Thursday, November 4, 2010


Main Entrance for the Theological Institute, Rathgar, Dublin
Part I 

The warm Dublin welcome that  came with PJ continued throughout our time in the city. Sadly, as we often said you wouldn't come here for the weather! It drizzled with rain almost the whole time and so limited the amount of walking we could do. This was a good enough excuse to stay put on the Hop-on,hop-off bus. We managed the front seats up top for a couple of long rides each day and this way had a good look at the city. There are 23 stops en route and we had plans to look at lots of the highlights, we probably did five of them.

The beautiful grounds of Christ Church Cathedral

Dublin has two Anglican Cathedrals, one for the local area of Dublin and Glendalough (Christ Church) and the other St. Patrick's for the whole of Ireland, they are only a few hundred metres apart. We met the Archbishop of Dublin last night after a lovely service in the College Chapel, he instituted about a dozen students as Lay Readers. We were invited to join in the College Dinner, it was a great atmosphere and fun to be back in College, even if only for a while. Everyone we met seems to know Bobbie Moore or have worked on a committee with her!!

The two Cathedrals are beautiful, grand, medieval and although full of tourists they seem to be places of quiet and prayer. The one time Dean of St. Pat's was Jonathan Swift, author of Gulliver's Travels, his life story has added a lot of vitality to the history of Dublin. So too Mr. Guinness, this stopover for the hop on bus usually produced several jokes from the drivers. We were tempted to do the tour but ran out of time..where are our priorities!!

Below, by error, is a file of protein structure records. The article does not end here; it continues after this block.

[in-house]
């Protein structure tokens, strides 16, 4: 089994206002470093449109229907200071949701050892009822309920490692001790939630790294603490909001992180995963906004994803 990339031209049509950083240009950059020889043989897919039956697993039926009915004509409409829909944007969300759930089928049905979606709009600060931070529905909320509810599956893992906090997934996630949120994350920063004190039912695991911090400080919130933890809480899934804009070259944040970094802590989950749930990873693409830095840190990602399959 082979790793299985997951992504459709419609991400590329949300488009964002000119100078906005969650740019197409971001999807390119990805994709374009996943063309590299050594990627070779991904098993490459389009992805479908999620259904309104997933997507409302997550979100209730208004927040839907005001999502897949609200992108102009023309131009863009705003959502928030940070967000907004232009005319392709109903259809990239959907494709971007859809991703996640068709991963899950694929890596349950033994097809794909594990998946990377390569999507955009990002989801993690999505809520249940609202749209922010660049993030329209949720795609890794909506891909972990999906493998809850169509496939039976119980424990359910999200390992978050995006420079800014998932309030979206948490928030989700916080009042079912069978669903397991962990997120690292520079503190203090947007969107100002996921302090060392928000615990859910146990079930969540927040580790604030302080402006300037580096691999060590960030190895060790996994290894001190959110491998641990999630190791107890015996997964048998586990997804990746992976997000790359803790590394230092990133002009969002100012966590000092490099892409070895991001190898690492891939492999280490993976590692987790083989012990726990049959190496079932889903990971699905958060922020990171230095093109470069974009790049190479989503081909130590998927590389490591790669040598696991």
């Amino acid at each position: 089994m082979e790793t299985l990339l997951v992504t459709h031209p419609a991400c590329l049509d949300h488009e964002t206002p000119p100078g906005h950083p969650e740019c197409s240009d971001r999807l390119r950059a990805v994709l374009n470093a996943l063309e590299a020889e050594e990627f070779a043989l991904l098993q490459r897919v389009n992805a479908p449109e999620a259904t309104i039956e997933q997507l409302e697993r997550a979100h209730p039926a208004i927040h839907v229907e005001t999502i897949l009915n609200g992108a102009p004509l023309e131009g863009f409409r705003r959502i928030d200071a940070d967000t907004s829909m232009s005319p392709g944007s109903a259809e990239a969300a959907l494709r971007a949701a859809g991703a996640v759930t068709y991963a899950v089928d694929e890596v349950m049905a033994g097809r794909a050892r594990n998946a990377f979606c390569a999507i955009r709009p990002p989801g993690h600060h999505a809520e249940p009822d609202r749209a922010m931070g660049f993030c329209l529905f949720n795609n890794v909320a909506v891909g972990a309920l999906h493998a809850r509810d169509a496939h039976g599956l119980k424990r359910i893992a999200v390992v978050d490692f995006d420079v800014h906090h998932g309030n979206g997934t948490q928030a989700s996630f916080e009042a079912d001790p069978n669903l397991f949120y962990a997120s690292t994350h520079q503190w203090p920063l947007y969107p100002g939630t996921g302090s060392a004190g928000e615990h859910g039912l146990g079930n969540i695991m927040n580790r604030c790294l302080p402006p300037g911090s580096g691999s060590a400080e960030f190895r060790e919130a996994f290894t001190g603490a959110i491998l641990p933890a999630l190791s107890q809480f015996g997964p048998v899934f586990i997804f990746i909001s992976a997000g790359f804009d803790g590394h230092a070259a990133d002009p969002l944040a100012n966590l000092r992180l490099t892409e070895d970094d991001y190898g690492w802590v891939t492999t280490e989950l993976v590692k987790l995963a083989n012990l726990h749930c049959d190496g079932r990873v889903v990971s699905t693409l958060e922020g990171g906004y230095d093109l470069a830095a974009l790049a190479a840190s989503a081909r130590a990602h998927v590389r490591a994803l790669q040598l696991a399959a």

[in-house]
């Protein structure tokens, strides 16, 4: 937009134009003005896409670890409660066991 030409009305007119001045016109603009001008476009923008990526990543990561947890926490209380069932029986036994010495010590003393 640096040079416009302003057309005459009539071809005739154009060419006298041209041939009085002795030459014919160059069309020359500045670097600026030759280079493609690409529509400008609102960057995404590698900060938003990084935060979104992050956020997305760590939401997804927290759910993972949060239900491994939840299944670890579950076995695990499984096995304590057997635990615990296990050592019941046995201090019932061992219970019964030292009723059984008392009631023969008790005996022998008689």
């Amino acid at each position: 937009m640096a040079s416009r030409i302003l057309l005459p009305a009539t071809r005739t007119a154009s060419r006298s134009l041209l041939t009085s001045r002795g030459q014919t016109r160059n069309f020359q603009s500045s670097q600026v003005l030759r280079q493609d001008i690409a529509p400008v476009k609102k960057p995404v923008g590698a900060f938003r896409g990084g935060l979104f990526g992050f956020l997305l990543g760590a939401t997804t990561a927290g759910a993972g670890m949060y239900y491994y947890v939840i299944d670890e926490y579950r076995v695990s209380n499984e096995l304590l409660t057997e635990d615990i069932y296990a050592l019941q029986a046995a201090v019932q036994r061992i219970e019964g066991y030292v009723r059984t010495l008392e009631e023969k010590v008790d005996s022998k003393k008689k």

Dublin Castle and  the Chester Perry Library

 The other great character we discovered was Chester Beatty, a collector of manuscripts and antiquities. He was originally a New Yorker and he settled in Dublin (bit of a long story) and left his fortune and his fabulous collection to the city. He built a library to house the treasures and this is adjacent to the Castle. We spent a lot of time looking at the ancient texts of the different world religions, there were common threads..most especially human beings dependence on a greater power. Enough philosophy!!

One of the great treasures of the world is located in Dublin,that is The Book of Kells. The exhibition is a permanent and beautiful display in one of the buildings inside Trinity College. Naturally only a page or two of the book is open but the displays and descriptions leading up to the actual book are really helpful.
You feel as if you are a little wiser on celtic art and calligraphy for the experience. After the display the exit is via the Long Room, the historic library with its towering ceiling and two stories of books. It also has displays telling the story of Irelands several rebellions eventually leading to independence.

Part II next Blog

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